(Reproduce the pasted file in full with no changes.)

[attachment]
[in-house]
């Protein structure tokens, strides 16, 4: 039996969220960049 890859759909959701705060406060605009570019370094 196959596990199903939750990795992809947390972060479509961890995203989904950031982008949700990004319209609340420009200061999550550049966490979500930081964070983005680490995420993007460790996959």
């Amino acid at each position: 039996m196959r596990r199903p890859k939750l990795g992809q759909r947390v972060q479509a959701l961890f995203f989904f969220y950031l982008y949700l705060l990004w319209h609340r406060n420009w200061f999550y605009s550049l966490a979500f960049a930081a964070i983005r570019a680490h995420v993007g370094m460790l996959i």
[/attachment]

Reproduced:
[in-house]
């Protein structure tokens, strides 16, 4: 039996969220960049 890859759909959701705060406060605009570019370094 196959596990199903939750990795992809947390972060479509961890995203989904950031982008949700990004319209609340420009200061999550550049966490979500930081964070983005680490995420993007460790996959």
């Amino acid at each position: 039996m196959r596990r199903p890859k939750l990795g992809q759909r947390v972060q479509a959701l961890f995203f989904f969220y950031l982008y949700l705060l990004w319209h609340r406060n420009w200061f999550y605009s550049l966490a979500f960049a930081a964070i983005r570019a680490h995420v993007g370094m460790l996959i």